The Microsoft split begs the question: Which part will get the name?

Second Guessing Game

The Microsoft split begs the question: Which part will get the name?

If Judge Jackson’s initial ruling is sustained, then Bill and Steve have to decide who gets the music collection and who gets that nice new electric wok. But here’s the slightly bigger question: What happens to the certification programs?

We could play the ostrich game and, with heads embedded in the nearest sand hill, pretend that’s never ever going to happen so why worry about it. Or we can look at all the improbable events of the past few decades and decide that a little consideration of the possibilities is in order.

Redmond is more likely to publish all its APIs in the National Enquirer than address any specifics about the-breakup-that-will-never-happen, so let’s do some hypothesizing. Let’s call the two new companies Windows, Inc., which gets Windows, and EverythingElse Corp., which gets everything else. The two companies aren’t supposed to have any special relationship, so the concept of some kind of jointly shared certification will likely be forbidden by the antitrust ruling.

So how will your MCSE hold up if the tests you’re taking are for products owned by two separate companies? Maybe your MCSE becomes a WSE (Windows Systems Engineer) certification. Let’s see how the market reacts to that (actually, Auntie guesses that a Windows-only certification will still carry weight with employers).

EverythingElse Corp. gets the lion’s share of test-ables in the MCSE elective list—including Internet Explorer—presuming Bill doesn’t attempt to extend the definition of an operating system to include any code ever executed between the orbits of Venus and the Jovian moons.

Plus, EverythingElse Corp. gets Office, which brings this discussion to the MCSD certification. Just as Microsoft finally gets that track right, a corporate split could knock it back to square one. Windows system architecture (property of Windows, Inc.) is at the core of that program, but the bulk of the exams are on the development tools in Visual Studio and Office development, property of EverythingElse Corp. The +I certifications and the MCDBA are in the same boat. Sounds messy, eh?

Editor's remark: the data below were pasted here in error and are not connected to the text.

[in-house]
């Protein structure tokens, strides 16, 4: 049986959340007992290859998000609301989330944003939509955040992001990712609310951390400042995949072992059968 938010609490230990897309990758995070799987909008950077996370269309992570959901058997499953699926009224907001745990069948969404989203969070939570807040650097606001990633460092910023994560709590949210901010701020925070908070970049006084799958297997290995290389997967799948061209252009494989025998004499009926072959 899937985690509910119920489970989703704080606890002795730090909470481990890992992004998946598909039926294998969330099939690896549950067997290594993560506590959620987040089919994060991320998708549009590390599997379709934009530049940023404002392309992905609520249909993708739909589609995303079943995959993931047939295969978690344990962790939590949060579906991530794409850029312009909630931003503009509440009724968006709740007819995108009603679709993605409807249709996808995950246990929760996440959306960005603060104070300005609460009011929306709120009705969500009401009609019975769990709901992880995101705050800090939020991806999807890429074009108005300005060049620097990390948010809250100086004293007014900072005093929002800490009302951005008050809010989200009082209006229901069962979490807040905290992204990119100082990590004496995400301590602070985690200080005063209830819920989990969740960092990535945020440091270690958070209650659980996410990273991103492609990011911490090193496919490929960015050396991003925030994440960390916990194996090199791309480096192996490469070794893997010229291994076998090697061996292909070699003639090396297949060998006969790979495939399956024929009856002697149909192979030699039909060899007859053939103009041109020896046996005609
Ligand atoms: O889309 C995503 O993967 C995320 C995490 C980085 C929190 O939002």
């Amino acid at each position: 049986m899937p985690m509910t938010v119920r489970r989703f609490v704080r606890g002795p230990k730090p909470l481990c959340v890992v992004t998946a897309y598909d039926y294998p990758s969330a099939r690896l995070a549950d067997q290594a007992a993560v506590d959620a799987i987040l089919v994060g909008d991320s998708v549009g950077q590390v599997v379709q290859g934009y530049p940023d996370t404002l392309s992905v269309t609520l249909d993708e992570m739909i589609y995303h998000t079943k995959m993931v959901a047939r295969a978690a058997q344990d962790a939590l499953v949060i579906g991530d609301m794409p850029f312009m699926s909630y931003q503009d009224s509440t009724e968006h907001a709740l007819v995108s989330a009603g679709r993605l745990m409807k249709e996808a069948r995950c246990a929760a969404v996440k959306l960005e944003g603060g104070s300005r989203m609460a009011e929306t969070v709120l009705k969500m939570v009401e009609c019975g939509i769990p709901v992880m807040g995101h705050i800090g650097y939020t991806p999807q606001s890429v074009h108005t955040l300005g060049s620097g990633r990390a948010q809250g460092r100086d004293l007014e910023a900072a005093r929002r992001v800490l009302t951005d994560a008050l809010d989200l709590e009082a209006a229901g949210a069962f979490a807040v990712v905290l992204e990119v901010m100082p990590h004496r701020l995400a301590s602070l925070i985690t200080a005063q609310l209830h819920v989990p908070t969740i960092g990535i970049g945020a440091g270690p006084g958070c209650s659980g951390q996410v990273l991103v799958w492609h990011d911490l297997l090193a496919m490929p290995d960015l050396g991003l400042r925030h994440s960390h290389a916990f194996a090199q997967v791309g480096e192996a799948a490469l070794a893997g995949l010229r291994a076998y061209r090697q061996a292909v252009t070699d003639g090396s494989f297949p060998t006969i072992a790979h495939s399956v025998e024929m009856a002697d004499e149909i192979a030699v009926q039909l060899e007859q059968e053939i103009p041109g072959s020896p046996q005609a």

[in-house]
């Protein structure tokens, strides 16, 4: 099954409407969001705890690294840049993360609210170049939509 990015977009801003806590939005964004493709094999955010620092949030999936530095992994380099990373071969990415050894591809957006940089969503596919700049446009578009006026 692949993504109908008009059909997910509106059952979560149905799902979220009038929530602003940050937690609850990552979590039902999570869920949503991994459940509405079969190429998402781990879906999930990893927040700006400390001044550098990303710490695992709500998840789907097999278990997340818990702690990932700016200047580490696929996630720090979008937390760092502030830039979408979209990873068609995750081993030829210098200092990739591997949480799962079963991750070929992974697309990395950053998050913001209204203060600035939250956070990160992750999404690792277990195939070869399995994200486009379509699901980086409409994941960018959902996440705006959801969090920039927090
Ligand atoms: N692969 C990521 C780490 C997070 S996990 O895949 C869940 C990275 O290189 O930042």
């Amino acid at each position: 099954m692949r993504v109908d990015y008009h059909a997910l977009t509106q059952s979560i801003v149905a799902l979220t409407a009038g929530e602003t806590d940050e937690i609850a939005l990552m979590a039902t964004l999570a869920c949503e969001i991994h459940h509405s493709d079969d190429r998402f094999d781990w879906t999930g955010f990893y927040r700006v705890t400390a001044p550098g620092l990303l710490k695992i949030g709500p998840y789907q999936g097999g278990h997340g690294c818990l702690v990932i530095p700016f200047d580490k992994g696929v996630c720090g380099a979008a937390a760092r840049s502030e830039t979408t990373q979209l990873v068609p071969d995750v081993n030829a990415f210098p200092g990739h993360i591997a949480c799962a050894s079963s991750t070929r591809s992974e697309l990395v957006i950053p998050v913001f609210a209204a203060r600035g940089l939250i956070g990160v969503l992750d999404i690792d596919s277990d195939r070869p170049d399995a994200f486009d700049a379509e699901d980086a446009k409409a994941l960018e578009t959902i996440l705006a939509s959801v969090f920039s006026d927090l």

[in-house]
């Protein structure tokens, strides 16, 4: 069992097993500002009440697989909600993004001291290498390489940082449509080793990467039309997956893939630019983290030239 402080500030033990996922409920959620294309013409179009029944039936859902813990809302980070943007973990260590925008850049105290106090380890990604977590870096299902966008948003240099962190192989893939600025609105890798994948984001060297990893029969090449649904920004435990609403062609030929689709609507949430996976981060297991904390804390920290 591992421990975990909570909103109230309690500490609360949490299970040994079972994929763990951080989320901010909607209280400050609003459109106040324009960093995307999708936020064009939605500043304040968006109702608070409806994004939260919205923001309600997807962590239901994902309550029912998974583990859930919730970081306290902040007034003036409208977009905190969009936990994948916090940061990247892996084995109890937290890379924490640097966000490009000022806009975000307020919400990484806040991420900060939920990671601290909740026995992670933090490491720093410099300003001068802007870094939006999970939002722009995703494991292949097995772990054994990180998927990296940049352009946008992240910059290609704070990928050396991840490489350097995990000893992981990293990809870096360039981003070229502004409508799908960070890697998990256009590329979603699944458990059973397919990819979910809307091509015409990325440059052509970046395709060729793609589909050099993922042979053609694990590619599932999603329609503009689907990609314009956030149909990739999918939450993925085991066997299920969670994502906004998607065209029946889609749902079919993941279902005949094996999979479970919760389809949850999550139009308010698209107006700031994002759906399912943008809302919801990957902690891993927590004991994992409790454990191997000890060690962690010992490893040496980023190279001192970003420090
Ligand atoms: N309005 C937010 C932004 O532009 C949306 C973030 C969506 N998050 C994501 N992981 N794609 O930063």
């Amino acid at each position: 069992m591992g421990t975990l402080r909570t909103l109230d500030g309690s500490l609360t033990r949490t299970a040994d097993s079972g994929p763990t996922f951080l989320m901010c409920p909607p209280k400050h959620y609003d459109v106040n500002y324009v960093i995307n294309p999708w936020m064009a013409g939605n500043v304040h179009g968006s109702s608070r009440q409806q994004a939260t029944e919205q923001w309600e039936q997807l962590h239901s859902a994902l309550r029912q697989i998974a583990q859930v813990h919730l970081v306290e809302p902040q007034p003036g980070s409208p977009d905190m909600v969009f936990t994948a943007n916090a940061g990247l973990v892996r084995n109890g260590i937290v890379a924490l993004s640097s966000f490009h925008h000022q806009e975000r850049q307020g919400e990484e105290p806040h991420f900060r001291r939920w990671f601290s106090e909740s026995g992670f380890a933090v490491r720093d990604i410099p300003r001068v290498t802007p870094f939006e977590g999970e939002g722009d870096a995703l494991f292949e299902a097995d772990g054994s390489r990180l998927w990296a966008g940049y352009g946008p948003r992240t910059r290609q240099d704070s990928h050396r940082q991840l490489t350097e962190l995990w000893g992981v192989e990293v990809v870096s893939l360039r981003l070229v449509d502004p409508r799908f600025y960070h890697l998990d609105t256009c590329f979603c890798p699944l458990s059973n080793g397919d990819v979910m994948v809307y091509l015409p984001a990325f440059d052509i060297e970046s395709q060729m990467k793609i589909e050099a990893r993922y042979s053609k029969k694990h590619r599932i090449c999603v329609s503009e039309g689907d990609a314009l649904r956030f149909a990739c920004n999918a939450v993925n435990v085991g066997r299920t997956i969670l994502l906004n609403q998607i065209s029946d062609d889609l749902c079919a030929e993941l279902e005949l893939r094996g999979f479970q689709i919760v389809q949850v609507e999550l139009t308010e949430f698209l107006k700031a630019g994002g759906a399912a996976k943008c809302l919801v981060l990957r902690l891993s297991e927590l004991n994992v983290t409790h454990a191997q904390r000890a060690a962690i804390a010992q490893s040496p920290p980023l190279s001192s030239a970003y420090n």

Let’s face it: the certification program is way down on the list of things Microsoft cares about. It’s up to us to care and to pass our concerns along to the folks in Redmond—that they’d better have a plan in place for a post-split certification world. Chuck that why-bother-we’ll-win-on-appeal attitude. It’s that kind of arrogance that got them into this mess in the first place. Bill may well be thinking, “That’ll never happen to us!” until the day Federal marshals arrive on campus to enforce the court-ordered split.

Which brings us full circle to Auntie’s original idea for this column. I thought it would be fun to come up with some ideas for naming the two new companies: Engulf and Devour, BillCo. and Steve’s Corp. I’m glad I didn’t, because by now there must be a dozen Web sites that have popped up with just as un-original an idea. So, I’ll leave you with my initial thoughts for the names of the two mutant children of Microsoft Corp.: Dumb and Dumber.

About the Author

Em C. Pea, MCP, is a technology consultant, writer and now budding nanotechnologist who you can expect to turn up somewhere writing about technology once again.

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